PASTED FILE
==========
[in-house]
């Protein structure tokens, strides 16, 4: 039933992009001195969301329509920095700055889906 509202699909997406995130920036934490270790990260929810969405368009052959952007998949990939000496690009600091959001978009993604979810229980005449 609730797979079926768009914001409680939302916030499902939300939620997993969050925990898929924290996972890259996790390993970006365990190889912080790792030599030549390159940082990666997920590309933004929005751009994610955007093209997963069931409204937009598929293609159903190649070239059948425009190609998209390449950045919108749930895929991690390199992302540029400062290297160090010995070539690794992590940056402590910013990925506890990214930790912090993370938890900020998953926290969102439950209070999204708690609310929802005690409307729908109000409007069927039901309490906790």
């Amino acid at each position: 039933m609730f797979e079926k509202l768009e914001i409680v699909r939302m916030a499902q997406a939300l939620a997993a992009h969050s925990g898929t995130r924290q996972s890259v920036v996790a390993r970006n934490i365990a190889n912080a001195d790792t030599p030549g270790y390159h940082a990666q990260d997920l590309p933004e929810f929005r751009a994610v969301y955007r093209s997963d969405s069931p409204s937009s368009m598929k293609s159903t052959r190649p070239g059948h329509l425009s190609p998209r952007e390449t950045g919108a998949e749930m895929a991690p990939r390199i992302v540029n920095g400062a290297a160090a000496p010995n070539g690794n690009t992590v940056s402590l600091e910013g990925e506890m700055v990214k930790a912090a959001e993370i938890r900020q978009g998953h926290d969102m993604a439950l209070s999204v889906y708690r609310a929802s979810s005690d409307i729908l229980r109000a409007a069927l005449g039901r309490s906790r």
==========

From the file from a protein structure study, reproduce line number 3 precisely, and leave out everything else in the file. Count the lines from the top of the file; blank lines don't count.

């Amino acid at each position: 039933m609730f797979e079926k509202l768009e914001i409680v699909r939302m916030a499902q997406a939300l939620a997993a992009h969050s925990g898929t995130r924290q996972s890259v920036v996790a390993r970006n934490i365990a190889n912080a001195d790792t030599p030549g270790y390159h940082a990666q990260d997920l590309p933004e929810f929005r751009a994610v969301y955007r093209s997963d969405s069931p409204s937009s368009m598929k293609s159903t052959r190649p070239g059948h329509l425009s190609p998209r952007e390449t950045g919108a998949e749930m895929a991690p990939r390199i992302v540029n920095g400062a290297a160090a000496p010995n070539g690794n690009t992590v940056s402590l600091e910013g990925e506890m700055v990214k930790a912090a959001e993370i938890r900020q978009g998953h926290d969102m993604a439950l209070s999204v889906y708690r609310a929802s979810s005690d409307i729908l229980r109000a409007a069927l005449g039901r309490s906790r």